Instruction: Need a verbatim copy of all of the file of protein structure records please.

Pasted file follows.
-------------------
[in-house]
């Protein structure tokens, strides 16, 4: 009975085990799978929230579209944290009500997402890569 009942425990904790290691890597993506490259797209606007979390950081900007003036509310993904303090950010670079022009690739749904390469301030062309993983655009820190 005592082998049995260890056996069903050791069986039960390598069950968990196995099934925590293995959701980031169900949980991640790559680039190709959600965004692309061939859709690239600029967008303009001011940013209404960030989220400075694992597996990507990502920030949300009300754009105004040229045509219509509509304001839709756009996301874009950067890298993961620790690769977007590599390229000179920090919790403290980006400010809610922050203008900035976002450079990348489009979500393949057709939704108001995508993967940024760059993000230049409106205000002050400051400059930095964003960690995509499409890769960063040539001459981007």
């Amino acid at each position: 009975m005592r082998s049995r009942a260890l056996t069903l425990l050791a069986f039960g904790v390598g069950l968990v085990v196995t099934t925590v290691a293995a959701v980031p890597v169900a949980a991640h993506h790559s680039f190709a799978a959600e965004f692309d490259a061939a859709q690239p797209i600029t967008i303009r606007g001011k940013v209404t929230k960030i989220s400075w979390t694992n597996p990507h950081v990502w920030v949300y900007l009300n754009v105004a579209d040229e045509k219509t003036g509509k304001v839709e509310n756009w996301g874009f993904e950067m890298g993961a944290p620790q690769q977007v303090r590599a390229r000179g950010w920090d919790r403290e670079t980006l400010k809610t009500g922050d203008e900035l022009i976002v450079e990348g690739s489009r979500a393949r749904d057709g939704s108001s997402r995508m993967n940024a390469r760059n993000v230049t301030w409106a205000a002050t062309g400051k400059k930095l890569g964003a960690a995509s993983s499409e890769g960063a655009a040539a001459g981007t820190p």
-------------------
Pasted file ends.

[in-house]
């Protein structure tokens, strides 16, 4: 009975085990799978929230579209944290009500997402890569 009942425990904790290691890597993506490259797209606007979390950081900007003036509310993904303090950010670079022009690739749904390469301030062309993983655009820190 005592082998049995260890056996069903050791069986039960390598069950968990196995099934925590293995959701980031169900949980991640790559680039190709959600965004692309061939859709690239600029967008303009001011940013209404960030989220400075694992597996990507990502920030949300009300754009105004040229045509219509509509304001839709756009996301874009950067890298993961620790690769977007590599390229000179920090919790403290980006400010809610922050203008900035976002450079990348489009979500393949057709939704108001995508993967940024760059993000230049409106205000002050400051400059930095964003960690995509499409890769960063040539001459981007």
């Amino acid at each position: 009975m005592r082998s049995r009942a260890l056996t069903l425990l050791a069986f039960g904790v390598g069950l968990v085990v196995t099934t925590v290691a293995a959701v980031p890597v169900a949980a991640h993506h790559s680039f190709a799978a959600e965004f692309d490259a061939a859709q690239p797209i600029t967008i303009r606007g001011k940013v209404t929230k960030i989220s400075w979390t694992n597996p990507h950081v990502w920030v949300y900007l009300n754009v105004a579209d040229e045509k219509t003036g509509k304001v839709e509310n756009w996301g874009f993904e950067m890298g993961a944290p620790q690769q977007v303090r590599a390229r000179g950010w920090d919790r403290e670079t980006l400010k809610t009500g922050d203008e900035l022009i976002v450079e990348g690739s489009r979500a393949r749904d057709g939704s108001s997402r995508m993967n940024a390469r760059n993000v230049t301030w409106a205000a002050t062309g400051k400059k930095l890569g964003a960690a995509s993983s499409e890769g960063a655009a040539a001459g981007t820190p």